• Tranter RM, Graham JR. A review of the otological aspects of whiplash injury.  J Forensic Leg Med. 2009 Feb;16(2):53-5.
  • Treleaven J. Sensorimotor disturbances in neck disorders affecting postural stability, head and eye movement control–Part 2: case studies. Man Ther. 2008 Jun;13(3):266-75.
  • Treleaven J, LowChoy N, Darnell R, Panizza B, Brown-Rothwell D, Jull G. Comparison of sensorimotor disturbance between subjects with persistent whiplash-associated disorder and subjects with vestibular pathology associated with acoustic neuroma. Arch Phys Med Rehabil. 2008 Mar;89(3):522-30.
  • Treleaven J. Sensorimotor disturbances in neck disorders affecting postural stability, head and eye movement control. Man Ther. 2008 Feb;13(1):2-11.
  • Storaci R, Manelli A, Schiavone N, Mangia L, Prigione G, Sangiorgi S. Whiplash injury and oculomotor dysfunctions: clinical-posturographic
    correlations. Eur Spine J. 2006 Dec;15(12):1811-6.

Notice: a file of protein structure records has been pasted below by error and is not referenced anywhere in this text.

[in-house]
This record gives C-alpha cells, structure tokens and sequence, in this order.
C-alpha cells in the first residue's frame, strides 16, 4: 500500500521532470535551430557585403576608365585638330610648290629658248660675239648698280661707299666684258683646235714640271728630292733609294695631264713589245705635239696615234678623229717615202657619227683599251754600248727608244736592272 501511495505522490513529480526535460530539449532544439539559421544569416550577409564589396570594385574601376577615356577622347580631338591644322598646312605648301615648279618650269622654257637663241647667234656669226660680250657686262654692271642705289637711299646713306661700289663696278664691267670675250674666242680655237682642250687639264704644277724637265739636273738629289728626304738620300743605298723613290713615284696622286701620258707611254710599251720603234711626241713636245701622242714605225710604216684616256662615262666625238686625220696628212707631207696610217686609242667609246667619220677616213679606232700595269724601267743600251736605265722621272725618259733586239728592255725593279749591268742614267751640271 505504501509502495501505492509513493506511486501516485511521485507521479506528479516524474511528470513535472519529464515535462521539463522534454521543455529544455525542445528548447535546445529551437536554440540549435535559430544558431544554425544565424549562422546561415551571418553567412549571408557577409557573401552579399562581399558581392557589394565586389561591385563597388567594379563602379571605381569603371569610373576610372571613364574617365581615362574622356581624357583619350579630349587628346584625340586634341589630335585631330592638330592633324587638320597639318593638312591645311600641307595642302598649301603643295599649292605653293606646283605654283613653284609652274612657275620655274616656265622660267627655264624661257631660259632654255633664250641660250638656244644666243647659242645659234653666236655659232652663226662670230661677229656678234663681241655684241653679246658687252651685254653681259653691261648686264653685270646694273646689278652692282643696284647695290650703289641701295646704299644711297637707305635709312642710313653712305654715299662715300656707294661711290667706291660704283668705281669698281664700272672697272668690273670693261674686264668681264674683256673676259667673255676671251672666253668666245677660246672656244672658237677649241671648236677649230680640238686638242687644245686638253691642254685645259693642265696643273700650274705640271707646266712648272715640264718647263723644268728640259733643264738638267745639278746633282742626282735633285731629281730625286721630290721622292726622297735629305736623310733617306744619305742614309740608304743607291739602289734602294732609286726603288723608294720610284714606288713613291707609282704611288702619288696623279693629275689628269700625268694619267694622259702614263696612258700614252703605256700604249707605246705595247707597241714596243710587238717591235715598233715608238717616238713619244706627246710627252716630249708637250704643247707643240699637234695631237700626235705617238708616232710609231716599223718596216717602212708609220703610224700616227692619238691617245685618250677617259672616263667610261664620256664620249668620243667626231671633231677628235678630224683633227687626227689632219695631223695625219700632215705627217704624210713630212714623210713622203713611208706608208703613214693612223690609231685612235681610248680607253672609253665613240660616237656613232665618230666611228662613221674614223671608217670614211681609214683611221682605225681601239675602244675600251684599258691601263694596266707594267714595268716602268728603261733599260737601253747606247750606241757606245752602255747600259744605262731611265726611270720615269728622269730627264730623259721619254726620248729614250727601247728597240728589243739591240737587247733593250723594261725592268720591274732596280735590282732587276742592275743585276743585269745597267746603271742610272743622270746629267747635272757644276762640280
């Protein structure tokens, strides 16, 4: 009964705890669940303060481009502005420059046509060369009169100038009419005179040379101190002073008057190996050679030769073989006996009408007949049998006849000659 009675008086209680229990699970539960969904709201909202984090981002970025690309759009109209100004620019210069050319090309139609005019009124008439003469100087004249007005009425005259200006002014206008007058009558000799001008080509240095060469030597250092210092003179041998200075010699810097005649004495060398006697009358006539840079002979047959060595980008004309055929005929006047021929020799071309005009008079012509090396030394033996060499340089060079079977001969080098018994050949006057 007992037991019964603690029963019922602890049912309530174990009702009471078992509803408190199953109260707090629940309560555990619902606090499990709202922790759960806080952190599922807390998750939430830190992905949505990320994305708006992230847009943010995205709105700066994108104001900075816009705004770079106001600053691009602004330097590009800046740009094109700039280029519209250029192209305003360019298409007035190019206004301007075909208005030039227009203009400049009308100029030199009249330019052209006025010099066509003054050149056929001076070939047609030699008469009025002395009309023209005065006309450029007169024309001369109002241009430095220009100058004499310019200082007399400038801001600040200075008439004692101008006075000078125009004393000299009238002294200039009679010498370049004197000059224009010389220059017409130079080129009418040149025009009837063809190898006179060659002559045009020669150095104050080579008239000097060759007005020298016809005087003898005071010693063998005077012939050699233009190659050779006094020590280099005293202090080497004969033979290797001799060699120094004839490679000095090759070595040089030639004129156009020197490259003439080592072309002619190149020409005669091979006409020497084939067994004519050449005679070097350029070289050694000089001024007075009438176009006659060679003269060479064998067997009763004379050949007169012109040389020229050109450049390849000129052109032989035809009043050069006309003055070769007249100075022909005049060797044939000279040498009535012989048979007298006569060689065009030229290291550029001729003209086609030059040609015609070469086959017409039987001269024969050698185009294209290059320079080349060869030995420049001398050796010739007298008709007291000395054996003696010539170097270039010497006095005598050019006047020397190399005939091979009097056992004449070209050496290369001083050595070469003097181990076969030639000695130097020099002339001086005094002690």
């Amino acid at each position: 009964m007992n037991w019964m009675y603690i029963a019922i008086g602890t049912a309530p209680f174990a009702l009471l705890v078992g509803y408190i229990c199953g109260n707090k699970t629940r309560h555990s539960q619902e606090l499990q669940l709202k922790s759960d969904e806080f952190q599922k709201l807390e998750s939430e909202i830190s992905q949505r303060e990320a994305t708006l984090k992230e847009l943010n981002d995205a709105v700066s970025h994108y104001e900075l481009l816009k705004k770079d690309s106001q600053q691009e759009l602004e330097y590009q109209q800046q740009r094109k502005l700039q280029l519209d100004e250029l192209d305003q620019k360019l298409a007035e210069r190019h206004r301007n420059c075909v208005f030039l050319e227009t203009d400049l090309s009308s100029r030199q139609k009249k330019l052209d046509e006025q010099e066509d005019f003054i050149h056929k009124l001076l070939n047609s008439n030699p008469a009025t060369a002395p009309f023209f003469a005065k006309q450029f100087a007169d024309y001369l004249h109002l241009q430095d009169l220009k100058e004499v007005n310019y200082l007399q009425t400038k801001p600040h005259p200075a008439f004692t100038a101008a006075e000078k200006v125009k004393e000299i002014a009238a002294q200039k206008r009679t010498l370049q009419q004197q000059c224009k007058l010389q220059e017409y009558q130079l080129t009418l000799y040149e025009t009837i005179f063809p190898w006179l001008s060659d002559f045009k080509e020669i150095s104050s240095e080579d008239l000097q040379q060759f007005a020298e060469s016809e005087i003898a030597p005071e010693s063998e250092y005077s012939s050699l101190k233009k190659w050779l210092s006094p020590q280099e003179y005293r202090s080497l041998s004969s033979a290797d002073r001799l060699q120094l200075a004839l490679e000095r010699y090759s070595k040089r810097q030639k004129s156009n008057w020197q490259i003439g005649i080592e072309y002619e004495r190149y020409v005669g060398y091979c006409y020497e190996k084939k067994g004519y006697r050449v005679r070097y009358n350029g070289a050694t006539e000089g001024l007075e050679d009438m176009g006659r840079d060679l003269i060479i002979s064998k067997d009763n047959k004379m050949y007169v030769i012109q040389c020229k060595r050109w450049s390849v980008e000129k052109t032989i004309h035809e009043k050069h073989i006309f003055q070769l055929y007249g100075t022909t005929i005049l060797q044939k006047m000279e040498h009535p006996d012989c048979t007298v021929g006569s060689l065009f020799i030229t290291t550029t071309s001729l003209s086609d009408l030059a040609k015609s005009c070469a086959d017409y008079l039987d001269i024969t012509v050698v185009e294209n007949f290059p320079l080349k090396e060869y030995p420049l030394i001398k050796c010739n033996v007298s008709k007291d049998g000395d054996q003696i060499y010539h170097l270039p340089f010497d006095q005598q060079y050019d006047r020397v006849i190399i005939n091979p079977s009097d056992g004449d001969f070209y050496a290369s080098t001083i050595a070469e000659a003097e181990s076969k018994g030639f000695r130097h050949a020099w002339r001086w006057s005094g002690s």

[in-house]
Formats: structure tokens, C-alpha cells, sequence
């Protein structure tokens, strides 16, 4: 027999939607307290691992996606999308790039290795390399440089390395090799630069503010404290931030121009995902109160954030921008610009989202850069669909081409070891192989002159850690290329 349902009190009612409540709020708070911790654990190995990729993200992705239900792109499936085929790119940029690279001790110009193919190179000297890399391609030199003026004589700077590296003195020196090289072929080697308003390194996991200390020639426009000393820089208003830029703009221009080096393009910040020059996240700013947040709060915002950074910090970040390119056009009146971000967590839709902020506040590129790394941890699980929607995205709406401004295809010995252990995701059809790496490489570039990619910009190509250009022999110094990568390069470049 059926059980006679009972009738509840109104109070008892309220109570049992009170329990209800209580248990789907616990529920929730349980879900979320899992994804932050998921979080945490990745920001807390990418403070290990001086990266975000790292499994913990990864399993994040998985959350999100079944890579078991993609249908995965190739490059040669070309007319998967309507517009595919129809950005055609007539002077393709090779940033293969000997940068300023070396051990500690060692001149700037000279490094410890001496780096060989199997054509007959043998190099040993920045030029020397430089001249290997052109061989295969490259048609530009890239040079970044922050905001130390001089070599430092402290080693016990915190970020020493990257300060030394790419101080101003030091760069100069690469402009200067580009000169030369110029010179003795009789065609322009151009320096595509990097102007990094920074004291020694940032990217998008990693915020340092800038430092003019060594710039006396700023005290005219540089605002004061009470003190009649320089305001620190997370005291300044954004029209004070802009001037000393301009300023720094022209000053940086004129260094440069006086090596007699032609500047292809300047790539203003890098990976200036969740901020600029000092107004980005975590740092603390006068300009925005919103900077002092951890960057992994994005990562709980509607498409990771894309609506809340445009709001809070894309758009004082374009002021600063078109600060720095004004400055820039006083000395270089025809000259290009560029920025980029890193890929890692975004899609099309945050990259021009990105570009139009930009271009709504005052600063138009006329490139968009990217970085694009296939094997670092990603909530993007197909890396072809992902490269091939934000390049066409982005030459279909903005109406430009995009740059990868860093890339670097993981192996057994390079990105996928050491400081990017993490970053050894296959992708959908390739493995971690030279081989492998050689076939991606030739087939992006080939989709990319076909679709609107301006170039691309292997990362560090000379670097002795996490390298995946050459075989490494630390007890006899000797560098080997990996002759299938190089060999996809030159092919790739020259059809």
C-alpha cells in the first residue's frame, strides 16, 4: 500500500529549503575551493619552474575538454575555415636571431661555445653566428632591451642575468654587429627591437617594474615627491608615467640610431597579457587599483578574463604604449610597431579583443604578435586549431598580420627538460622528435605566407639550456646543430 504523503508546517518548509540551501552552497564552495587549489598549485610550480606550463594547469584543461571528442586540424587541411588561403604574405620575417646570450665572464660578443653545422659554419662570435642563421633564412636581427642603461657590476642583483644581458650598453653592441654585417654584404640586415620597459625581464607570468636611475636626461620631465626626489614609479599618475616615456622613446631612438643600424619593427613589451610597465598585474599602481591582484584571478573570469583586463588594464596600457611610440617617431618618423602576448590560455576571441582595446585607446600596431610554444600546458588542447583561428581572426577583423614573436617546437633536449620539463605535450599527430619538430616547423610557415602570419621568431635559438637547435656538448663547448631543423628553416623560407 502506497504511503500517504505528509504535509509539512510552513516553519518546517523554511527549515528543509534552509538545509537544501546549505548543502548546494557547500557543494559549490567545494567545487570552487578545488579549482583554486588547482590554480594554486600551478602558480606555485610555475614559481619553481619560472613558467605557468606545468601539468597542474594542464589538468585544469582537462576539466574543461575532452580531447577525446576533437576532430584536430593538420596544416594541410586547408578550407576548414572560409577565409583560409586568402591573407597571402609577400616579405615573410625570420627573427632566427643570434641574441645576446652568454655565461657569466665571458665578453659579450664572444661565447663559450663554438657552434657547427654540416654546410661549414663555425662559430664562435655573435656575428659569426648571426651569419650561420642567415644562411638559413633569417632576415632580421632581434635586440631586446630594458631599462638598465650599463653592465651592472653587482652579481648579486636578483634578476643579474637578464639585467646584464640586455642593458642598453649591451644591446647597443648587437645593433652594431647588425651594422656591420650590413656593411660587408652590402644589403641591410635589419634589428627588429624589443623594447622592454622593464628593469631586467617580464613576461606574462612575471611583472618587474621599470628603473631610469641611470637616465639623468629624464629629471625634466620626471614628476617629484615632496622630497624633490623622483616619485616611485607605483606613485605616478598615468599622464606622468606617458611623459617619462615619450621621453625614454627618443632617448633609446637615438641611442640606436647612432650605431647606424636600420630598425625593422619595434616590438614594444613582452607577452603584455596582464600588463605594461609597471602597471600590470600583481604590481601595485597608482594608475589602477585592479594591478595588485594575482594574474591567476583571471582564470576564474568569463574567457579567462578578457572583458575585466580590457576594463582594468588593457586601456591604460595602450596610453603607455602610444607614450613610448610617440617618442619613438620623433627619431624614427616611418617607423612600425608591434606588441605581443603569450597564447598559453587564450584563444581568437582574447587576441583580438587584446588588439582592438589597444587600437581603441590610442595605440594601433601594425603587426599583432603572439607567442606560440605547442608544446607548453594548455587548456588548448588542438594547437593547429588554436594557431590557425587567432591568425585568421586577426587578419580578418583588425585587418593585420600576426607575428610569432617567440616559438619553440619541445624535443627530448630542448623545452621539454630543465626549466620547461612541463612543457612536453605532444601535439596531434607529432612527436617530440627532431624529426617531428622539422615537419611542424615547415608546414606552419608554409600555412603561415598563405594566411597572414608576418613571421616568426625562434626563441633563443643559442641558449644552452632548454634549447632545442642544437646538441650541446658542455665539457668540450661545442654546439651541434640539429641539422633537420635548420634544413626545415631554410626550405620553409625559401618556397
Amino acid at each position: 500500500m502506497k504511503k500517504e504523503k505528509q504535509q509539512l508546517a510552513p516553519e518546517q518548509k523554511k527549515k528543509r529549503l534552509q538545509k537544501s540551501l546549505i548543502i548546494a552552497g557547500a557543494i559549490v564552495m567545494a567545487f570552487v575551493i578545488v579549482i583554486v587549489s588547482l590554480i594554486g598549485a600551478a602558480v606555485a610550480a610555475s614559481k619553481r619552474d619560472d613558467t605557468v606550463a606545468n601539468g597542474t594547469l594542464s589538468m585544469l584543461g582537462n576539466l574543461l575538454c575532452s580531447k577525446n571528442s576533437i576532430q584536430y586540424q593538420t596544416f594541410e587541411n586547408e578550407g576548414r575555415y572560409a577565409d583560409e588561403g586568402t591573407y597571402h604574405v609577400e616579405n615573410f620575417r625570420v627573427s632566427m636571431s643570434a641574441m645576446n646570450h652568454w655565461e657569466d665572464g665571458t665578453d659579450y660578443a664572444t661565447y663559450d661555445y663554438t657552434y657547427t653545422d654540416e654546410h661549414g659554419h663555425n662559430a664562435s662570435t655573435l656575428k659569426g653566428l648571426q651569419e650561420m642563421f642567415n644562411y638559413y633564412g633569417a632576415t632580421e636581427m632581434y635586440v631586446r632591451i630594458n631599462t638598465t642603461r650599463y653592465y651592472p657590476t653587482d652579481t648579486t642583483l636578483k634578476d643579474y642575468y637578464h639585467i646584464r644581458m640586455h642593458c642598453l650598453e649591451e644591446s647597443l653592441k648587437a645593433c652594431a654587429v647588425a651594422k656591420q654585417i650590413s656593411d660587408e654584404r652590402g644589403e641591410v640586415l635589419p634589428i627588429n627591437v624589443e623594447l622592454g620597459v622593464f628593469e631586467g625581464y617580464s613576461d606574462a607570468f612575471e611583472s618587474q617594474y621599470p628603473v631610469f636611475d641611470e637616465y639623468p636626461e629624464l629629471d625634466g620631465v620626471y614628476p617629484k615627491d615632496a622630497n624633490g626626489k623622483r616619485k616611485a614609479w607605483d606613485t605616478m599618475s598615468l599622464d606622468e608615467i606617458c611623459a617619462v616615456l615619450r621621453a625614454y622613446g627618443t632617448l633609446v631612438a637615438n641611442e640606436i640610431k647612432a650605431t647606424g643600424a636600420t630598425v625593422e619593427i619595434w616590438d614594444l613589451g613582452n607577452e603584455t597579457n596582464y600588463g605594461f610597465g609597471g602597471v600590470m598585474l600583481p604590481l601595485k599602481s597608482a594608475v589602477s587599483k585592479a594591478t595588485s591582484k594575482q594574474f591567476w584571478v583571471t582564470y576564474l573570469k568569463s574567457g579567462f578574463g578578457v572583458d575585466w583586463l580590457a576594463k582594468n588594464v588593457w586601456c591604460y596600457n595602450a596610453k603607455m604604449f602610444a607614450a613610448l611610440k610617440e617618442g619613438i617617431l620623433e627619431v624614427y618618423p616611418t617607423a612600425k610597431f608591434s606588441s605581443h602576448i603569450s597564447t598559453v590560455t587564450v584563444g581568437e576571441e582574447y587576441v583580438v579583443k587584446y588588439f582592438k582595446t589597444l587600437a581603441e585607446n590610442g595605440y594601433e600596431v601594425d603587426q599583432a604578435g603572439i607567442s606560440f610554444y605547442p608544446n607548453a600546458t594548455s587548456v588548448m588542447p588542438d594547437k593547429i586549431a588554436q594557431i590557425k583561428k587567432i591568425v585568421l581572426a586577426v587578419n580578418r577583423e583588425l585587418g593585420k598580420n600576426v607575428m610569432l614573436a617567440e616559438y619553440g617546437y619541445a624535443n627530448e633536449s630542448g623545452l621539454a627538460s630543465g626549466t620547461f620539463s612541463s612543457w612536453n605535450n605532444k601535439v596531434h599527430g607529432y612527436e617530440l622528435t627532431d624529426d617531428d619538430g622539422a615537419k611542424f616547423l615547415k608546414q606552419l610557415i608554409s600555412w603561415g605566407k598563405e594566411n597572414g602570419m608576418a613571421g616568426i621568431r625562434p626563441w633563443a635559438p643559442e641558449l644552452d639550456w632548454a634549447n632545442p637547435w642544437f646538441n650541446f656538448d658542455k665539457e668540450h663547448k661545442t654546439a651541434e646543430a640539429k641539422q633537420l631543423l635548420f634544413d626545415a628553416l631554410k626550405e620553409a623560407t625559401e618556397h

• Tuo KS, Cheng YY, Kao CL. Vestibular rehabilitation in a patient with whiplash-associated disorders. J Chin Med Assoc. 2006 Dec;69(12):591-5.
  • Ekvall Hansson E, Månsson NO, Ringsberg KA, Håkansson A. Dizziness among patients with whiplash-associated disorder: a randomized controlled trial. J Rehabil Med. 2006 Nov;38(6):387-90.
  • Mallinson AI, Longridge NS. Dizziness from whiplash and head injury: differences between whiplash and head injury. Am J Otol. 1998 Nov;19(6):814-8.
  • Hoffer ME et al. Characterizing and treating dizziness after mild head trauma. Otol Neurotol. 2004. 25:135-138.
  • Nacci, A et alVestibular and stabilometric findings in whiplash injury and minor head trauma. Acta Otorhinolaryngologica Italica, 2011. 31(6), 378–389.